Respondents argue that petitioners’ application to this court has been mooted because his current assignment is now within the same borough as the 50th Precinct. This argument is merit-less. The ameliorative effects of this recent transfer in no way undercut petitioners’ showing that there is reasonable cause to believe that the February 25, 2003 transfer constituted an unfair labor practice.

Nor does the recent transfer to Bronx County Detective Bureau mitigate the appearance that immediate and irreparable injury will result from petitioner’s transfer out of the 50th Precinct. The court finds that the transfer achieved respondent’s expressed intent to undercut petitioner’s influence over the other officers in his command, which constitutes both an unlawful restraint on petitioner’s union activities and improper domination or interference with the administration of the union. Petitioner’s presence within the borough does not remedy the damage, particularly given his current campaign for Bronx Trustee. His support base would begin in the 50th Precinct whose members he represents a delegate. His absence from the precinct certainly undermines his ability to represent those members. Irreparable harm will result to his campaign activities since the Board has sixty days from service of this Order to render its decision, and should petitioner prevail, the Board would be unable to fashion a remedy that would provide meaningful relief to petitioner with respect to any adverse impact petitioner’s transfer will have on his campaign.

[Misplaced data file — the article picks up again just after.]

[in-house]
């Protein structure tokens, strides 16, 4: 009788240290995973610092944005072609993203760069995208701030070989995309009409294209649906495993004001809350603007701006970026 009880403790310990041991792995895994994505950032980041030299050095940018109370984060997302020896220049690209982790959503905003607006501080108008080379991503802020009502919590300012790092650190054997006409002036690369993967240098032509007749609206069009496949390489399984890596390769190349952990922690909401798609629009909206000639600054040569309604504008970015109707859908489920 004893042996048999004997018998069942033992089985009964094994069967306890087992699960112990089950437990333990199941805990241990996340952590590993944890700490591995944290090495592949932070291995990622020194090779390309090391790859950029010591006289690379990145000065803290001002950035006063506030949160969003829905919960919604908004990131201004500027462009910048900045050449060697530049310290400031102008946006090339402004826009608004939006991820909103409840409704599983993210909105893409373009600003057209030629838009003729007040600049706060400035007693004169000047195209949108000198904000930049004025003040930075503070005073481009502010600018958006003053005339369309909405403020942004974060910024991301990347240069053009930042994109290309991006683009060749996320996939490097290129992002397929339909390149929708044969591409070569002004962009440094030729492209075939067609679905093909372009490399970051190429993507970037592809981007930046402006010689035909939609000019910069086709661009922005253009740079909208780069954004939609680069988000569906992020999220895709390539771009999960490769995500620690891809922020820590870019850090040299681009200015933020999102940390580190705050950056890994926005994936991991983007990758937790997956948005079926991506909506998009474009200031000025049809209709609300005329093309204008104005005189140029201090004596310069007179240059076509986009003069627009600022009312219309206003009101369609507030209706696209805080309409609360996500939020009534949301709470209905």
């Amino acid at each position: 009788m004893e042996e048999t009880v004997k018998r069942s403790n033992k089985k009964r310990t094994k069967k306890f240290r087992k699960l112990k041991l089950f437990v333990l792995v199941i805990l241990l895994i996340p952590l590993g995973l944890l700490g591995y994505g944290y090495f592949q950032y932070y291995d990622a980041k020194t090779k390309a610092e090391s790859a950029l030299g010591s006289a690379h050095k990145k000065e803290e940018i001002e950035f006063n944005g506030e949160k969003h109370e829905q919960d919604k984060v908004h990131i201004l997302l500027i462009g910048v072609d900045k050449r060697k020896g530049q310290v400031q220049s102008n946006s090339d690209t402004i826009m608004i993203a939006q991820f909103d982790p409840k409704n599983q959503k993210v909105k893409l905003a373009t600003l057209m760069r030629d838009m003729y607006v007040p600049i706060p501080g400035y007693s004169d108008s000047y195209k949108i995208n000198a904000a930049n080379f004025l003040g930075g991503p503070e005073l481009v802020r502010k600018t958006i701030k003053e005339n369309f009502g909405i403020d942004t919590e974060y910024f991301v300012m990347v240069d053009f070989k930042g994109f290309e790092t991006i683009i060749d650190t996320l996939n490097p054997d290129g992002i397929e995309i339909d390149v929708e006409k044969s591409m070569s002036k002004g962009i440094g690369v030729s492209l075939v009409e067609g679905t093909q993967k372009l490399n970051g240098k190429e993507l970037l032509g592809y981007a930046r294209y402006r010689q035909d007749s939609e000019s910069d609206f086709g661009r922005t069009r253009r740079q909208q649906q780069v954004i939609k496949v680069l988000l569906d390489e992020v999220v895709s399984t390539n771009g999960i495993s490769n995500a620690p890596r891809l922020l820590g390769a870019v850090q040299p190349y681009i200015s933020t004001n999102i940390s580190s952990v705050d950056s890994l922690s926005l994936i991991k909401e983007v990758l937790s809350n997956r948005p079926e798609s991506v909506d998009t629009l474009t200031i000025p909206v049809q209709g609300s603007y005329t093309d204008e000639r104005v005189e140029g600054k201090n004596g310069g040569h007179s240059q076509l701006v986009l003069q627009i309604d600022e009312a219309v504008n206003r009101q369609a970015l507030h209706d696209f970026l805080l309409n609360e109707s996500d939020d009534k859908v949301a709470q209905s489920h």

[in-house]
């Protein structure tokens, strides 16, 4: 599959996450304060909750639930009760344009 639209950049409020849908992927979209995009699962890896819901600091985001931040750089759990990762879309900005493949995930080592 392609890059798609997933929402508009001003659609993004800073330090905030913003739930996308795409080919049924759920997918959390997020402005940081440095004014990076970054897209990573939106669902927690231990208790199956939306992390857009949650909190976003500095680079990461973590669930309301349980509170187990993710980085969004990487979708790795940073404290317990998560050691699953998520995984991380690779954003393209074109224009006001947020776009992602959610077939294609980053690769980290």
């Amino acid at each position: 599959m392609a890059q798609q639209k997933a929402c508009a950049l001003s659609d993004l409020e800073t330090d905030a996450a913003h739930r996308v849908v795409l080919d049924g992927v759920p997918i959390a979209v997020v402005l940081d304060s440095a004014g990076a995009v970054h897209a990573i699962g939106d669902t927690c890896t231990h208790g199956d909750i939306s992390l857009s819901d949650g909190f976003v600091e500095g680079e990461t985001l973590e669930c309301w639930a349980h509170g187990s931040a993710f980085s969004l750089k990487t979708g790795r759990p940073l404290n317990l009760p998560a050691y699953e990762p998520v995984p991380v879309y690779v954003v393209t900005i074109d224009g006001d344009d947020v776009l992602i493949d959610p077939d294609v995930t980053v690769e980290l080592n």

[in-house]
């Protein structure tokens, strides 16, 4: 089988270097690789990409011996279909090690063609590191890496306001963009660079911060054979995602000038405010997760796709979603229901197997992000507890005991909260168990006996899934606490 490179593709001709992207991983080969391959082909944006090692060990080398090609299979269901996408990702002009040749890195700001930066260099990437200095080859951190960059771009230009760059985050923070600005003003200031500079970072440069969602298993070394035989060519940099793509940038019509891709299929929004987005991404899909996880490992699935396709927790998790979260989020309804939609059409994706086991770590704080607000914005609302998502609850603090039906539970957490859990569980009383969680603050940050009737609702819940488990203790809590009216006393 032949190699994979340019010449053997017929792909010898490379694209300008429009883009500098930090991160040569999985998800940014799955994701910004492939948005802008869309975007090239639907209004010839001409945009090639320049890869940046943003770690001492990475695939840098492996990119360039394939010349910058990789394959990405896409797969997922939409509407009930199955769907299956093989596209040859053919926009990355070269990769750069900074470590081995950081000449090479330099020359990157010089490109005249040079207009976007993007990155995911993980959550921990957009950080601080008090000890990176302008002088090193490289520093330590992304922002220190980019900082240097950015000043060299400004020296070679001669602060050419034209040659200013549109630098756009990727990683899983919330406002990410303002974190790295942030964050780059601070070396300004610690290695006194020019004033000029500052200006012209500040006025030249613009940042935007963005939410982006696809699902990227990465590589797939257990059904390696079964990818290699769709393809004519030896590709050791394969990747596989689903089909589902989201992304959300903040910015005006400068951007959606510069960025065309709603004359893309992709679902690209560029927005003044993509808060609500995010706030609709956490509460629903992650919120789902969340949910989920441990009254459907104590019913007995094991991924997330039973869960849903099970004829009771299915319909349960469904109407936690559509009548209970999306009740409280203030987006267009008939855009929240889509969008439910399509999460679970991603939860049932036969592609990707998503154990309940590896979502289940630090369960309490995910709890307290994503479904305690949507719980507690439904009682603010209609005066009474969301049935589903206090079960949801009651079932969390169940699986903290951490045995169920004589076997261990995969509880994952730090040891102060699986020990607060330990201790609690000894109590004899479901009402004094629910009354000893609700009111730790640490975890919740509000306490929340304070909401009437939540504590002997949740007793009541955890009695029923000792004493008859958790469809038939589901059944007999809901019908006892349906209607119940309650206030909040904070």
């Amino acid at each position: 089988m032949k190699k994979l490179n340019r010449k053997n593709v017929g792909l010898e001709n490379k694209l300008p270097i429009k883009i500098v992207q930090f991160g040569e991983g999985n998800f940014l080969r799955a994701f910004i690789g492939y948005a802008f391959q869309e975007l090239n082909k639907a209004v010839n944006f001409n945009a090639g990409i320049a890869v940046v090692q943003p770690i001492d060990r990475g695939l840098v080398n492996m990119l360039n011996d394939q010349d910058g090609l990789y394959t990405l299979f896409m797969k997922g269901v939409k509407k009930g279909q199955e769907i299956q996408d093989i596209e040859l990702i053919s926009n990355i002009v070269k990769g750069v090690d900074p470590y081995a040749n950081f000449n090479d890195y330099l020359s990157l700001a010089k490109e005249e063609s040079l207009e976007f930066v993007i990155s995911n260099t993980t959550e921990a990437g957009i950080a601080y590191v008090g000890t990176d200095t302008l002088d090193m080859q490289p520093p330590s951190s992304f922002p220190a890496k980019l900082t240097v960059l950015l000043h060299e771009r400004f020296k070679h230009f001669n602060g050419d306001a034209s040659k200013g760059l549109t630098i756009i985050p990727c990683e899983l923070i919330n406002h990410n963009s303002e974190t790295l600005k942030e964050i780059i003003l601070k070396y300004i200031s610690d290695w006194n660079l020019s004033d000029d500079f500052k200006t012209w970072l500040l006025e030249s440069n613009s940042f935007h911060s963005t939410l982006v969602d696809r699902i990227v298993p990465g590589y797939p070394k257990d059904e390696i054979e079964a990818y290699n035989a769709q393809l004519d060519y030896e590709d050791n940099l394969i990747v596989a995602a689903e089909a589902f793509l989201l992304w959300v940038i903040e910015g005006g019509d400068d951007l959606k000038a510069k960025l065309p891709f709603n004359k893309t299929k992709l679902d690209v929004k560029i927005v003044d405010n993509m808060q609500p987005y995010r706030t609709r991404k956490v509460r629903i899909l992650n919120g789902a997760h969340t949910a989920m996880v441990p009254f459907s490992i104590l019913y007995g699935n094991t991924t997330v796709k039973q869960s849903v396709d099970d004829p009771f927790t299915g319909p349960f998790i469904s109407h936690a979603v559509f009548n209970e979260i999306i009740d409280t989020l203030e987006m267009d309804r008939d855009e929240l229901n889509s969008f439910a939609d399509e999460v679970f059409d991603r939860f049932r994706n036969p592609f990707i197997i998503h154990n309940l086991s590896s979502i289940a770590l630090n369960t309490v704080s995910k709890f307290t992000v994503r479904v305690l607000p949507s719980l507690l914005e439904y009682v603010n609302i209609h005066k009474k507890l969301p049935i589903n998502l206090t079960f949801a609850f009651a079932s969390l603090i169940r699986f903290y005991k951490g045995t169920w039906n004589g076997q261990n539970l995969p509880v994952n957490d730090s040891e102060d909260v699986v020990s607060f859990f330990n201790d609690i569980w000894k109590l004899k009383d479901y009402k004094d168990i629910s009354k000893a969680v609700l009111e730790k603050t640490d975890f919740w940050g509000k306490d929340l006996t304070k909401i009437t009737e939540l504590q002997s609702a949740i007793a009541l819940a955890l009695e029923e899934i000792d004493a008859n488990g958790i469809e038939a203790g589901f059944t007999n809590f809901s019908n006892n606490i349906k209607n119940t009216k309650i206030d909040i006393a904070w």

It must be noted that the pending disciplinary proceeding against petitioner is not material to this court’s finding of reasonable cause to believe an improper practice occurred on February 25, 2003. Nor does this decision constitute a review of petitioner’s suspension and modified assignment, which is not before this court.